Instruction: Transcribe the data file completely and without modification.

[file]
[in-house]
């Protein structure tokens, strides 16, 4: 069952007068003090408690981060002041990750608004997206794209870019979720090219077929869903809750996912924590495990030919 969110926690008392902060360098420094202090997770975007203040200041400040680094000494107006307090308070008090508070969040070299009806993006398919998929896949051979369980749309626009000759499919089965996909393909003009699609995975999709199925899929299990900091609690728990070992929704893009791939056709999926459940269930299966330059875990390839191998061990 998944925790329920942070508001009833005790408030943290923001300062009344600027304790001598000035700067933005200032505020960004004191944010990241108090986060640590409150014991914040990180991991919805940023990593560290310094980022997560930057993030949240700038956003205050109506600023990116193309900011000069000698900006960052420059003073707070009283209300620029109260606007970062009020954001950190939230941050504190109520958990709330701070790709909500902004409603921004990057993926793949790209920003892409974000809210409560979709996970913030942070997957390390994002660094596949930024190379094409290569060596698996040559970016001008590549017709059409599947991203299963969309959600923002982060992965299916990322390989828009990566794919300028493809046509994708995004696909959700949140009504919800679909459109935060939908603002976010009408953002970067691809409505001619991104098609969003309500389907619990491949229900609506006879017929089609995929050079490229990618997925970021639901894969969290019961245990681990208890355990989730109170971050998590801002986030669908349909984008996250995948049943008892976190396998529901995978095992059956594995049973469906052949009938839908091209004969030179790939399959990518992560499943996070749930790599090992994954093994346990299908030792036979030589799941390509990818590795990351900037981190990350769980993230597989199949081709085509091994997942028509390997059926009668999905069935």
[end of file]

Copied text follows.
[in-house]
């Protein structure tokens, strides 16, 4: 069952007068003090408690981060002041990750608004997206794209870019979720090219077929869903809750996912924590495990030919 969110926690008392902060360098420094202090997770975007203040200041400040680094000494107006307090308070008090508070969040070299009806993006398919998929896949051979369980749309626009000759499919089965996909393909003009699609995975999709199925899929299990900091609690728990070992929704893009791939056709999926459940269930299966330059875990390839191998061990 998944925790329920942070508001009833005790408030943290923001300062009344600027304790001598000035700067933005200032505020960004004191944010990241108090986060640590409150014991914040990180991991919805940023990593560290310094980022997560930057993030949240700038956003205050109506600023990116193309900011000069000698900006960052420059003073707070009283209300620029109260606007970062009020954001950190939230941050504190109520958990709330701070790709909500902004409603921004990057993926793949790209920003892409974000809210409560979709996970913030942070997957390390994002660094596949930024190379094409290569060596698996040559970016001008590549017709059409599947991203299963969309959600923002982060992965299916990322390989828009990566794919300028493809046509994708995004696909959700949140009504919800679909459109935060939908603002976010009408953002970067691809409505001619991104098609969003309500389907619990491949229900609506006879017929089609995929050079490229990618997925970021639901894969969290019961245990681990208890355990989730109170971050998590801002986030669908349909984008996250995948049943008892976190396998529901995978095992059956594995049973469906052949009938839908091209004969030179790939399959990518992560499943996070749930790599090992994954093994346990299908030792036979030589799941390509990818590795990351900037981190990350769980993230597989199949081709085509091994997942028509390997059926009668999905069935």